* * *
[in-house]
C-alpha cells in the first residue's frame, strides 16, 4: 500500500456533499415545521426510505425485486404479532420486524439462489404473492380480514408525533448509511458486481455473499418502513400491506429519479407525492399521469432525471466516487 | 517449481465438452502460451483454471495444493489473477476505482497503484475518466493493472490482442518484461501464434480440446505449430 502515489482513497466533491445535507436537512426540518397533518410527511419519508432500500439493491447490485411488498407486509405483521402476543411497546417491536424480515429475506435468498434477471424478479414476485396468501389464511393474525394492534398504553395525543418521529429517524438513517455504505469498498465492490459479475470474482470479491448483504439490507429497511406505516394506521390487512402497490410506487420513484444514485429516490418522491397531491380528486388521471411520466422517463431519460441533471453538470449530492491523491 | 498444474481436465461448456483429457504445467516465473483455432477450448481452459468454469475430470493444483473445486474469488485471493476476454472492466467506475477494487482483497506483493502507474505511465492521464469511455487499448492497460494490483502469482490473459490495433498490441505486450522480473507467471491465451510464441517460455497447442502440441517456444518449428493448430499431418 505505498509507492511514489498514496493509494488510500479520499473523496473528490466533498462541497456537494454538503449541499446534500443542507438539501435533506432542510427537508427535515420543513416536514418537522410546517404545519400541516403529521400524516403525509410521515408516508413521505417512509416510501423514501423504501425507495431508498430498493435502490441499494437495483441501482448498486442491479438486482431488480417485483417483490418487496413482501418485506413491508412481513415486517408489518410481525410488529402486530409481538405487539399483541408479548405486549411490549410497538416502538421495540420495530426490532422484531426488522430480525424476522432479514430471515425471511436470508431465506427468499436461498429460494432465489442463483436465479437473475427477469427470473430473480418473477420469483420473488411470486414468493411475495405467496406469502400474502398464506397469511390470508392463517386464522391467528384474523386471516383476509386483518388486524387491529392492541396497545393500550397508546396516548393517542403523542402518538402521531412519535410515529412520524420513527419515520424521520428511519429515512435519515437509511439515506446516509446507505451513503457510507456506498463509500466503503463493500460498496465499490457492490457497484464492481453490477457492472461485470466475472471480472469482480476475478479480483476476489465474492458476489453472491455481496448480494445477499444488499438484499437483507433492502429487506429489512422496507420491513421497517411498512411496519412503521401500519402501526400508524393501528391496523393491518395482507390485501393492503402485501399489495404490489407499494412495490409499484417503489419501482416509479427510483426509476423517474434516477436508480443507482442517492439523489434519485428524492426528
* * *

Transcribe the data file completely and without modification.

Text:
[in-house]
C-alpha cells in the first residue's frame, strides 16, 4: 500500500456533499415545521426510505425485486404479532420486524439462489404473492380480514408525533448509511458486481455473499418502513400491506429519479407525492399521469432525471466516487 | 517449481465438452502460451483454471495444493489473477476505482497503484475518466493493472490482442518484461501464434480440446505449430 502515489482513497466533491445535507436537512426540518397533518410527511419519508432500500439493491447490485411488498407486509405483521402476543411497546417491536424480515429475506435468498434477471424478479414476485396468501389464511393474525394492534398504553395525543418521529429517524438513517455504505469498498465492490459479475470474482470479491448483504439490507429497511406505516394506521390487512402497490410506487420513484444514485429516490418522491397531491380528486388521471411520466422517463431519460441533471453538470449530492491523491 | 498444474481436465461448456483429457504445467516465473483455432477450448481452459468454469475430470493444483473445486474469488485471493476476454472492466467506475477494487482483497506483493502507474505511465492521464469511455487499448492497460494490483502469482490473459490495433498490441505486450522480473507467471491465451510464441517460455497447442502440441517456444518449428493448430499431418 505505498509507492511514489498514496493509494488510500479520499473523496473528490466533498462541497456537494454538503449541499446534500443542507438539501435533506432542510427537508427535515420543513416536514418537522410546517404545519400541516403529521400524516403525509410521515408516508413521505417512509416510501423514501423504501425507495431508498430498493435502490441499494437495483441501482448498486442491479438486482431488480417485483417483490418487496413482501418485506413491508412481513415486517408489518410481525410488529402486530409481538405487539399483541408479548405486549411490549410497538416502538421495540420495530426490532422484531426488522430480525424476522432479514430471515425471511436470508431465506427468499436461498429460494432465489442463483436465479437473475427477469427470473430473480418473477420469483420473488411470486414468493411475495405467496406469502400474502398464506397469511390470508392463517386464522391467528384474523386471516383476509386483518388486524387491529392492541396497545393500550397508546396516548393517542403523542402518538402521531412519535410515529412520524420513527419515520424521520428511519429515512435519515437509511439515506446516509446507505451513503457510507456506498463509500466503503463493500460498496465499490457492490457497484464492481453490477457492472461485470466475472471480472469482480476475478479480483476476489465474492458476489453472491455481496448480494445477499444488499438484499437483507433492502429487506429489512422496507420491513421497517411498512411496519412503521401500519402501526400508524393501528391496523393491518395482507390485501393492503402485501399489495404490489407499494412495490409499484417503489419501482416509479427510483426509476423517474434516477436508480443507482442517492439523489434519485428524492426528